Single Serve Coffeemaker Confidential Part IV – The Environment

The Environment

We focused on 2 aspects of the environmental impact of single serve coffeemakers – electricity consumption and waste from used cups / pods. Extra electricity usage in the home leads to higher energy costs, and results in power plant energy production leading to air pollution. Non-recyclable single serve coffee cups / pods produce plastic waste over the product’s lifetime that can end up in landfills.

Energy-  We found the most energy hungry units used more than 10x the energy of the most efficient units, equaling hundreds of dollars over the life of the machine. A big issue here is standby power, as many of these machines keep water hot for 24 hours unless powered off.

Waste-  The average single serve unit owner who drinks 3 cups of coffee per day over 5 years would use enough disposable pods to stretch across 3 football fields. By using refillable pods, you can cut down on that waste, but lose the convenience many Americans demand. Some machines come with recyclable or compostable pods – so keep an eye out for those options.

For only a few cups of coffee a day, some single serve coffeemakers can save energy, offer more drink variety and produce faster results than an electric drip coffeemaker. On the other hand these units can produce lots of plastic waste. At larger quantities, an energy efficient 10-12 cup machine can produce coffee at a more efficient per cup rate – if you make and drink a full pot. Higher usage environments are likely to do better, environmentally speaking, with energy efficient 10-12 cup coffeemakers, albeit with less convenience and drink variety. Lower usage environments may do better with a single serve machine with regard to energy consumption, although each machine is slightly different.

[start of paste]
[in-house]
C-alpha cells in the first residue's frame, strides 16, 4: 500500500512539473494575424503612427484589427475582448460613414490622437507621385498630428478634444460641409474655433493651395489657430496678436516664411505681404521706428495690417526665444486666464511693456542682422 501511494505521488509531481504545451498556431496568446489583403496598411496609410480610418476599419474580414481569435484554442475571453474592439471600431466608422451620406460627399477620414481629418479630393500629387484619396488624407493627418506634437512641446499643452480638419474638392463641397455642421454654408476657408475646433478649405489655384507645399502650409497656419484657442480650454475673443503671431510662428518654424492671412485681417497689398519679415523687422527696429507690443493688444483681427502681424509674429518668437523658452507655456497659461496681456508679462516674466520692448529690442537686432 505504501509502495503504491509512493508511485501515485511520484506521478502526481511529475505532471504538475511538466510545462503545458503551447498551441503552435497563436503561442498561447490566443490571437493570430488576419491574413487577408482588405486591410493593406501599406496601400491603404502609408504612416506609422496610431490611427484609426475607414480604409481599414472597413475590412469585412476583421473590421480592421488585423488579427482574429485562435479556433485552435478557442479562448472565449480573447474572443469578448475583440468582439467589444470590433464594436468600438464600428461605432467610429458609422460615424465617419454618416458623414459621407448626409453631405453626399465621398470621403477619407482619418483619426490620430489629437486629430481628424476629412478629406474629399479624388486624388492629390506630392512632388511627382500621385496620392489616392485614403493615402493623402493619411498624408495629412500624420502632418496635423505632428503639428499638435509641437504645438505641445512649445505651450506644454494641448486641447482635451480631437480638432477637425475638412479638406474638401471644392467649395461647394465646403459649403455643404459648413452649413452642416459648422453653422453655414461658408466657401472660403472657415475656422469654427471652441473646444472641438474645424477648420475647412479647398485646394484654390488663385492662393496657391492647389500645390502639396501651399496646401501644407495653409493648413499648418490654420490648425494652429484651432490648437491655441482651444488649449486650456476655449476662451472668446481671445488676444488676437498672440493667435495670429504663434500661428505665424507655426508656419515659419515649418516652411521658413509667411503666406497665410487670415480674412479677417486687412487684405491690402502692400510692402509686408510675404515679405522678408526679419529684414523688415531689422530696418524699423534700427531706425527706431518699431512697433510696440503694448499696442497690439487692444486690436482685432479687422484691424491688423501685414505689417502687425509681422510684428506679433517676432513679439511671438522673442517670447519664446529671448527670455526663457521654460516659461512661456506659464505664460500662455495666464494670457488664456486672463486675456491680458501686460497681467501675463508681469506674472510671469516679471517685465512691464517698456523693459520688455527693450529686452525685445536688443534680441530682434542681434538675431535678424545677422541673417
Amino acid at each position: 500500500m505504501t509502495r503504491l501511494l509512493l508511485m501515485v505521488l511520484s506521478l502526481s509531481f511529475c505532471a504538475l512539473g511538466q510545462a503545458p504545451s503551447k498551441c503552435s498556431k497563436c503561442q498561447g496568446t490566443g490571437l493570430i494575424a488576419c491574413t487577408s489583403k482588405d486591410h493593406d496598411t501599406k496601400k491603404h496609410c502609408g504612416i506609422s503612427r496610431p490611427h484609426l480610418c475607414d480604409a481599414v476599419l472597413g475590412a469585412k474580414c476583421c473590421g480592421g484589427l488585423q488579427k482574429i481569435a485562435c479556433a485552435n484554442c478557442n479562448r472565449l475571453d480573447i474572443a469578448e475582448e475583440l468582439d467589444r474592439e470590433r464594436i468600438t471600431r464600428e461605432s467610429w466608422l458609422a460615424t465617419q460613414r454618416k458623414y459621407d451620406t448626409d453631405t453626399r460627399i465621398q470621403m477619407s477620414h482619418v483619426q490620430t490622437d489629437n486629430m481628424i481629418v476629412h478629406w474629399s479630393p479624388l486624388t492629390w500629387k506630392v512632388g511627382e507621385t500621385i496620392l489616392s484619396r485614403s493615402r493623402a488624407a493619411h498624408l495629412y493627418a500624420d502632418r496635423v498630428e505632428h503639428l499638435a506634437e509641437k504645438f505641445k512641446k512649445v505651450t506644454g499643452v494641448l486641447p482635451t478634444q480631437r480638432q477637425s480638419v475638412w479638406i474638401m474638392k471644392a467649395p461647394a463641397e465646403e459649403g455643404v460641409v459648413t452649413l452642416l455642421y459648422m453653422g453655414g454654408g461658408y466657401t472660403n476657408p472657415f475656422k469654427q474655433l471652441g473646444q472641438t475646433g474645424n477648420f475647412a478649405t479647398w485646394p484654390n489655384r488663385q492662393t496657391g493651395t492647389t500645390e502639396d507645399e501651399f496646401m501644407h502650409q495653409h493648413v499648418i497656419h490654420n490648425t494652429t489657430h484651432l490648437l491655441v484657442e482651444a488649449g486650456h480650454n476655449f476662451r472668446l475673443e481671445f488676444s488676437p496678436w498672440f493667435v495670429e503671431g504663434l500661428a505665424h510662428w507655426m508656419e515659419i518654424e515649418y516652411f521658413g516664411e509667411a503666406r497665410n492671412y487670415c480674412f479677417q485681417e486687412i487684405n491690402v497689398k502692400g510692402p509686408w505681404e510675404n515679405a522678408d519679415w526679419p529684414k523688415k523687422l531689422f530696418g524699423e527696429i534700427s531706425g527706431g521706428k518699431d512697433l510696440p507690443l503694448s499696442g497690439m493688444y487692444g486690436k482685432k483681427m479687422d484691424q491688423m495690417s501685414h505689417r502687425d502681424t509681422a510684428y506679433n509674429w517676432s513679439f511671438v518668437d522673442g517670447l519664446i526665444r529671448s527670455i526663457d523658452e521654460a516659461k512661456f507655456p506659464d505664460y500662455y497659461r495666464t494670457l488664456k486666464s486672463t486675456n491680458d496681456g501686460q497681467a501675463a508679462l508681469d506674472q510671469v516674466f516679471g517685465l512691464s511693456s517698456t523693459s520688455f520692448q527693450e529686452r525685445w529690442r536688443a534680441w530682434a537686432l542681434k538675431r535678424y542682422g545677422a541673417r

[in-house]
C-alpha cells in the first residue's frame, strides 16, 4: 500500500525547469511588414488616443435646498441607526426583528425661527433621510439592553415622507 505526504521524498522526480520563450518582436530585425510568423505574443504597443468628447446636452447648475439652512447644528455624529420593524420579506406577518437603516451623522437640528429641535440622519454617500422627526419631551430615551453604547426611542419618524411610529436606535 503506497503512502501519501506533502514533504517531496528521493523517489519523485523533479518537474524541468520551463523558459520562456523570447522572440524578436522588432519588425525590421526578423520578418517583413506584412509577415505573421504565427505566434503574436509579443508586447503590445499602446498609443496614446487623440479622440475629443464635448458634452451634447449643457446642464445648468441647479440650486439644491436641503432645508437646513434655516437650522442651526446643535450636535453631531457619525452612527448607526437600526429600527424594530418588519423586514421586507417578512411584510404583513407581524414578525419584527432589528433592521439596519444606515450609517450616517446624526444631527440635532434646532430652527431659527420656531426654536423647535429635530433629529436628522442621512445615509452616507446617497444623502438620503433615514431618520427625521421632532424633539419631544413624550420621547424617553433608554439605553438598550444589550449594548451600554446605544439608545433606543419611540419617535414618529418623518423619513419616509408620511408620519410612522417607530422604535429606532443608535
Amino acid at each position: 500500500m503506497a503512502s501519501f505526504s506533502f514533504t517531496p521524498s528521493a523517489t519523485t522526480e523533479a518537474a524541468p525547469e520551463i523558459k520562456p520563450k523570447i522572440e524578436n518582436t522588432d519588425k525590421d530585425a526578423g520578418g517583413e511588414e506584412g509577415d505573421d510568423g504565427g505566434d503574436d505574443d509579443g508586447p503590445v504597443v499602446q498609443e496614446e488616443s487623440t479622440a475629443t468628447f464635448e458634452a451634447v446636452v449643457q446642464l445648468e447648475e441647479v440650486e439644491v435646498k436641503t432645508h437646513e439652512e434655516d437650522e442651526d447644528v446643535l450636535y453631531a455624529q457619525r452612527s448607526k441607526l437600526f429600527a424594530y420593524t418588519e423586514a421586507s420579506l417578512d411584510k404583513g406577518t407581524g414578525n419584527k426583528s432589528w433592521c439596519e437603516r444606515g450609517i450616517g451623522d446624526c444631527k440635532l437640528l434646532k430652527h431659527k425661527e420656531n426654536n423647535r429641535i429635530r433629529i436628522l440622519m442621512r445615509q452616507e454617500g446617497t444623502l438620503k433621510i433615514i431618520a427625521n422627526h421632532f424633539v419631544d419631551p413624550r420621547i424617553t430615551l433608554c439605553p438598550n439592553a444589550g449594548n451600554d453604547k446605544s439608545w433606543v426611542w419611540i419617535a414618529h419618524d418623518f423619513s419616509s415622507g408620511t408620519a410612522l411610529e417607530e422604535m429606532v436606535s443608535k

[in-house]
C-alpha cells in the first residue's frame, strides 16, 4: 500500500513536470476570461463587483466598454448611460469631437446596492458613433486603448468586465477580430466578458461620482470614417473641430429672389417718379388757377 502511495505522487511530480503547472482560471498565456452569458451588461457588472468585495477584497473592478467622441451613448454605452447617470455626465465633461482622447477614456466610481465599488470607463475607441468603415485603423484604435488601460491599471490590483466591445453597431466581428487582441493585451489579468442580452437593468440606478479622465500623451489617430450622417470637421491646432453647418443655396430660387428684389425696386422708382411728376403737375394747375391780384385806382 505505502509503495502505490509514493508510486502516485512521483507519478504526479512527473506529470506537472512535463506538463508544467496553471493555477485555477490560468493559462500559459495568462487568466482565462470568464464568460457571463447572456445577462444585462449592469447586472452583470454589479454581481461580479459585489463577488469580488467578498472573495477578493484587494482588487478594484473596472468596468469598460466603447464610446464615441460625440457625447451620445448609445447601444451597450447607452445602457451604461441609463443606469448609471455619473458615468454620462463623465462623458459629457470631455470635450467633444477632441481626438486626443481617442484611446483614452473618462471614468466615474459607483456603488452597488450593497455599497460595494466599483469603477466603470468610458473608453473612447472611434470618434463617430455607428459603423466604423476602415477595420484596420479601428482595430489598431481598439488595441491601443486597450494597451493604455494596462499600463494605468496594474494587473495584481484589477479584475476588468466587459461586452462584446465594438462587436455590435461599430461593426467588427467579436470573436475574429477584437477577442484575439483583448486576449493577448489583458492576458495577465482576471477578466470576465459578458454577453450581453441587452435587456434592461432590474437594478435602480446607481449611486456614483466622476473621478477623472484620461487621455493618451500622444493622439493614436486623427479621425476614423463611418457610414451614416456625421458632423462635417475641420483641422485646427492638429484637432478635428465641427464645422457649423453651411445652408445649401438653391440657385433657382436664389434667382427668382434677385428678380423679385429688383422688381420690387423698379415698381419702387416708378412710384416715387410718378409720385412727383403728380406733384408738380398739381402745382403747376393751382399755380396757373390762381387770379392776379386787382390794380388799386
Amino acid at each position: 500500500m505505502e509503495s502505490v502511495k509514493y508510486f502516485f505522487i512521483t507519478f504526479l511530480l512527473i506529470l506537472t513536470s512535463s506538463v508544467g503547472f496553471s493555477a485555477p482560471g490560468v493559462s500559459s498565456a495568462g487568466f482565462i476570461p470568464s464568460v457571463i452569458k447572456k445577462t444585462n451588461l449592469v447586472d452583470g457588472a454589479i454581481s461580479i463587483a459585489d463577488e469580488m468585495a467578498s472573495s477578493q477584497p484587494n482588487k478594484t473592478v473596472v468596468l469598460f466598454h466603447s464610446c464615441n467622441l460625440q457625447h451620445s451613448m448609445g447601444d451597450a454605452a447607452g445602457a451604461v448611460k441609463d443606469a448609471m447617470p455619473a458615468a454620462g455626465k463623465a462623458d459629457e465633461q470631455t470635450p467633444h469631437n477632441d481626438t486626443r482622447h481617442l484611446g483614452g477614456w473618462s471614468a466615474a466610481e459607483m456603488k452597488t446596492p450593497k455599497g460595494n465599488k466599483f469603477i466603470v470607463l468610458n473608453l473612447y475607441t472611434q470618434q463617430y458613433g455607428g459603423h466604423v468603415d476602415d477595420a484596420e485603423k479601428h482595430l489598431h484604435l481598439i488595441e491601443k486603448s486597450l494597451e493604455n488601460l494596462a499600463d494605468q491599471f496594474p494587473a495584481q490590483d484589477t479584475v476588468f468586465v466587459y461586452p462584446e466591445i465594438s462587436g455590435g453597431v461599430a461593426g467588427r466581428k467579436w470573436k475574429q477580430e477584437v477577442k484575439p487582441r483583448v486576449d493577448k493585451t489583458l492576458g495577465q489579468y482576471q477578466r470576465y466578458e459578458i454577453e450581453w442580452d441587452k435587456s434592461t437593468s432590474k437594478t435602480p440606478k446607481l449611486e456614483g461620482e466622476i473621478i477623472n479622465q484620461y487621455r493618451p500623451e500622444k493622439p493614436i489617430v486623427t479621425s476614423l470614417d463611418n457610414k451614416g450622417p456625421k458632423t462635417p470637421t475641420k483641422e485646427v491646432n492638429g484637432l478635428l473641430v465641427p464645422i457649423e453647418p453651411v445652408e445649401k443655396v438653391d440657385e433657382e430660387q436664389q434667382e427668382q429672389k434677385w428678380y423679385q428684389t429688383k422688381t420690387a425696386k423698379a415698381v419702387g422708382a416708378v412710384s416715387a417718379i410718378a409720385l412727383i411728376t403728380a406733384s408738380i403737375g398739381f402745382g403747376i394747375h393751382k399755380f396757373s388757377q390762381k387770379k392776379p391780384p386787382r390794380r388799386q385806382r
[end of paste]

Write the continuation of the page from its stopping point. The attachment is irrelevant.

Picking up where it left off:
Please see our blog on Ownership Costs to factor this in to your buying decision.  And stay tuned for our release of Savenia Labs Energy Ratings on SIngle Serve Coffeemakers.  In stores soon!

Savenia Labs Expands to Potomac, Maryland

We are delighted to announce that Savenia Labs Energy Ratings are now available in Potomac, Maryland at Strosniders True Value Hardware Store.  This is our 3rd store in Maryland and builds on our successful launches late last year in Bethesda and Silver Spring.  Here is the full press release.

Potomac, Maryland is a town of great natural beauty including Great Falls National Park and the historic C&O Canal.   Local residents live and play in this natural environment, and can now shop for more energy efficient products and save money on energy costs, while reducing pollution due to electricity production.

Strosniders Potomac is all about great customer service, and by providing Savenia Labs Energy Ratings they are giving customers a unique public service to go with their full line of small appliances and housewares.

Please join us in welcoming Strosniders Potomac to the Savenia Labs network.  They are offering $5 off on all Savenia Labs Energy Rated products (coupon here) so why not stop in to see the display…let us know what you think!

Happy Earthday from Savenia Labs

Earth Day sure looks a lot different today than when we started Savenia Labs 3 years ago. There is now a much larger and growing community of people, organizations, and companies involved. And awareness of environmental issues continues to spread across all age groups.

All the while the sustainability winds are blowing harder in the retail world. Large retailers like Walmart have launched sustainability scorecards at the supplier level and other programs to procure better products, reduce costs, and strengthen their connection with valuable shoppers. The impact of these activities is occuring at all levels of the supply chain, from product manufacturers to parts and service suppliers.

Savenia Labs is perfectly positionned to help. After a stunning launch in Strosniders True Value Hardware stores (video), we are ramping up lab testing and expansion plans in more stores. By next Earth Day, we hope to multiply the number of smiling shoppers using Energy Rating labels to save money.